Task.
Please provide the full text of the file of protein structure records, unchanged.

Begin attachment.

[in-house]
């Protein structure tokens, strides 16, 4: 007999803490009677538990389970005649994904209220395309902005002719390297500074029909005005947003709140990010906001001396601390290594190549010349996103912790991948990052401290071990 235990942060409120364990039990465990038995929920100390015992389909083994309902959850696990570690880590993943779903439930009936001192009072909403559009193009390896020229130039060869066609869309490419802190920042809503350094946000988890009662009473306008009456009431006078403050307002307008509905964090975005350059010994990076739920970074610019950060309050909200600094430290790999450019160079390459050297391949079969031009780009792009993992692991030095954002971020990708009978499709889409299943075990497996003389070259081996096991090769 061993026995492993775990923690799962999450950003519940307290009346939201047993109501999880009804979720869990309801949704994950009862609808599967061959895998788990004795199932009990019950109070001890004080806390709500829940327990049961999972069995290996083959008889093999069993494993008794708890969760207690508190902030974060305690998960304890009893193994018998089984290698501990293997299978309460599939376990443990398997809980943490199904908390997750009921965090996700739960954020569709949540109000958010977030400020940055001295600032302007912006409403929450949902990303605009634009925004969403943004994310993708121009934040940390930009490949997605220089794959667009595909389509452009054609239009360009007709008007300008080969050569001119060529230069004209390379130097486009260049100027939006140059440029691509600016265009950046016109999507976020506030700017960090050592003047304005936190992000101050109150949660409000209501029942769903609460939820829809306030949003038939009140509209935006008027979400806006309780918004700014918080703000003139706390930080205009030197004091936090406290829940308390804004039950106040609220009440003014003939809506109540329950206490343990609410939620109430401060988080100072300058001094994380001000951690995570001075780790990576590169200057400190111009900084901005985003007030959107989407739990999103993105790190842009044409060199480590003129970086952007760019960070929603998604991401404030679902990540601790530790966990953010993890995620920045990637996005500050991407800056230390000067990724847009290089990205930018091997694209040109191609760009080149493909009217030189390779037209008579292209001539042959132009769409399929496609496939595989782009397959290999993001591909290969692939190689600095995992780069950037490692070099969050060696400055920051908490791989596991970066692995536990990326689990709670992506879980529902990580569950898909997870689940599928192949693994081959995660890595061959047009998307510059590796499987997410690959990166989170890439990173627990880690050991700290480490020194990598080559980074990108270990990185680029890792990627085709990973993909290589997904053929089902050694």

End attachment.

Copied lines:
[in-house]
């Protein structure tokens, strides 16, 4: 007999803490009677538990389970005649994904209220395309902005002719390297500074029909005005947003709140990010906001001396601390290594190549010349996103912790991948990052401290071990 235990942060409120364990039990465990038995929920100390015992389909083994309902959850696990570690880590993943779903439930009936001192009072909403559009193009390896020229130039060869066609869309490419802190920042809503350094946000988890009662009473306008009456009431006078403050307002307008509905964090975005350059010994990076739920970074610019950060309050909200600094430290790999450019160079390459050297391949079969031009780009792009993992692991030095954002971020990708009978499709889409299943075990497996003389070259081996096991090769 061993026995492993775990923690799962999450950003519940307290009346939201047993109501999880009804979720869990309801949704994950009862609808599967061959895998788990004795199932009990019950109070001890004080806390709500829940327990049961999972069995290996083959008889093999069993494993008794708890969760207690508190902030974060305690998960304890009893193994018998089984290698501990293997299978309460599939376990443990398997809980943490199904908390997750009921965090996700739960954020569709949540109000958010977030400020940055001295600032302007912006409403929450949902990303605009634009925004969403943004994310993708121009934040940390930009490949997605220089794959667009595909389509452009054609239009360009007709008007300008080969050569001119060529230069004209390379130097486009260049100027939006140059440029691509600016265009950046016109999507976020506030700017960090050592003047304005936190992000101050109150949660409000209501029942769903609460939820829809306030949003038939009140509209935006008027979400806006309780918004700014918080703000003139706390930080205009030197004091936090406290829940308390804004039950106040609220009440003014003939809506109540329950206490343990609410939620109430401060988080100072300058001094994380001000951690995570001075780790990576590169200057400190111009900084901005985003007030959107989407739990999103993105790190842009044409060199480590003129970086952007760019960070929603998604991401404030679902990540601790530790966990953010993890995620920045990637996005500050991407800056230390000067990724847009290089990205930018091997694209040109191609760009080149493909009217030189390779037209008579292209001539042959132009769409399929496609496939595989782009397959290999993001591909290969692939190689600095995992780069950037490692070099969050060696400055920051908490791989596991970066692995536990990326689990709670992506879980529902990580569950898909997870689940599928192949693994081959995660890595061959047009998307510059590796499987997410690959990166989170890439990173627990880690050991700290480490020194990598080559980074990108270990990185680029890792990627085709990973993909290589997904053929089902050694």